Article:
Sunday, November 27, 2011
Security in Post-Saleh Yemen
Earlier this past week the President of Yemen, Ali Abdullah Saleh, signed an agreement in Saudi Arabia officially transferring power to his vice-president. This came after 30 years of autocratic rule and months of protests by civilians, a renegade general, and tribal dissidence. President Saleh was a staunch ally of the U.S., allowing U.S. drone strikes in Yemen, such as the one that took out Anwar Al-Awlaki. Initially the U.S. did not push for the removal of Saleh, however, after months of protests and the increasingly volatile situation, the U.S. now supports Saleh resigning power.
The question then, is how will Saleh's departure from the office of the president affect the U.S. national security situation in Yemen? My answer is that not much will change over the next several months or years. In fact the situation may get worse before it gets better. Yemen will become even more unstable as various factions and opposition groups grapple for power. Yemeni security and intelligence forces may be too overwhelmed keeping track of the domestic issues to thoroughly fight Al-Qaeda in the Arabian Peninsula.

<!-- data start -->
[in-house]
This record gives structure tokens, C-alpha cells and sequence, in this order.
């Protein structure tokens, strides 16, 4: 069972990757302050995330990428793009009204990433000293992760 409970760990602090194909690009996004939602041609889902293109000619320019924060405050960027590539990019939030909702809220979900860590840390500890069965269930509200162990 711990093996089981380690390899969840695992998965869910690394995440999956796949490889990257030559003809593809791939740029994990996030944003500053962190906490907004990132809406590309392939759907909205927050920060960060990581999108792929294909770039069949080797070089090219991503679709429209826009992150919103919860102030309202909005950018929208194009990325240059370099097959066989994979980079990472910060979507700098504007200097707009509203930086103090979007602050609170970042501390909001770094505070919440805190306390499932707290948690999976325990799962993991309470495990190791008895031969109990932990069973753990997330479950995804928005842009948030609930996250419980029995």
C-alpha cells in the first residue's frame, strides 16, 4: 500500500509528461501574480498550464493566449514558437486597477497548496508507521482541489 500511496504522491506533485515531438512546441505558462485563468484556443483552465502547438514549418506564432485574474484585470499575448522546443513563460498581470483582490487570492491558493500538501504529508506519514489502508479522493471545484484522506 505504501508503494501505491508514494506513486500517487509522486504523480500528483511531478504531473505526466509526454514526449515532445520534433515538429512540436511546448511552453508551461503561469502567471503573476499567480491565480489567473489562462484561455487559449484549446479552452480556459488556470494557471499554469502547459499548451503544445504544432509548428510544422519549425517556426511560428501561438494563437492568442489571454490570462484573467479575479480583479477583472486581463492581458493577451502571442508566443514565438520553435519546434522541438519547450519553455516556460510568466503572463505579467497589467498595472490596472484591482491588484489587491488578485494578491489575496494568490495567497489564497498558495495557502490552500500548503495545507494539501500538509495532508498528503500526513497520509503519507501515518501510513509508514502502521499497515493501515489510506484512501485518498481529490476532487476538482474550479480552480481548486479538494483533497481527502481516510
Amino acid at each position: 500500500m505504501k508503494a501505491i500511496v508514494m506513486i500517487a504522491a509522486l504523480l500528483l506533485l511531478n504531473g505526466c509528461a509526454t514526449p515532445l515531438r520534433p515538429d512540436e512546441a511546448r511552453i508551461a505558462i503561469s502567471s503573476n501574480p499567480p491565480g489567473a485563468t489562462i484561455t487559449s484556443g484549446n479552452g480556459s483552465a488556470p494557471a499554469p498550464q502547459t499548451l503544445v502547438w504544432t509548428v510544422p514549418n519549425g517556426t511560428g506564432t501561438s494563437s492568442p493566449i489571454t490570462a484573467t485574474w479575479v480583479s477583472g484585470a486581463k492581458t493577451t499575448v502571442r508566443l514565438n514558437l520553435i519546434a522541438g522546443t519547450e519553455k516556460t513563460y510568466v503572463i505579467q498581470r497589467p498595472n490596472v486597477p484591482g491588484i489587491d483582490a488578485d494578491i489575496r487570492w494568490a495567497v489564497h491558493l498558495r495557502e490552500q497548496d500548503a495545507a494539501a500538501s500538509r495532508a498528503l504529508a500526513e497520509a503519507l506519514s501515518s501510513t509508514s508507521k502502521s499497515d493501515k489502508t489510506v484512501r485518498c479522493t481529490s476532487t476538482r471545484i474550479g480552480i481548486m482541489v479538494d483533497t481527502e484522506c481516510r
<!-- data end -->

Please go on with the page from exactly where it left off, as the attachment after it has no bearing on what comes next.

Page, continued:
However, the security situation is not as bad as it sounds. Saudi Arabia has no interest in seeing democracy flourish south of the border and the reality is that a relatively hardline government will emerge once again. In addition, a son and three nephews retain powerful posts in the military and intelligence service, and will no doubt continue to work with the U.S. to fight terrorists as President Saleh did. Drone strikes and intelligence gathering on Yemeni soil are likely to continue as normal.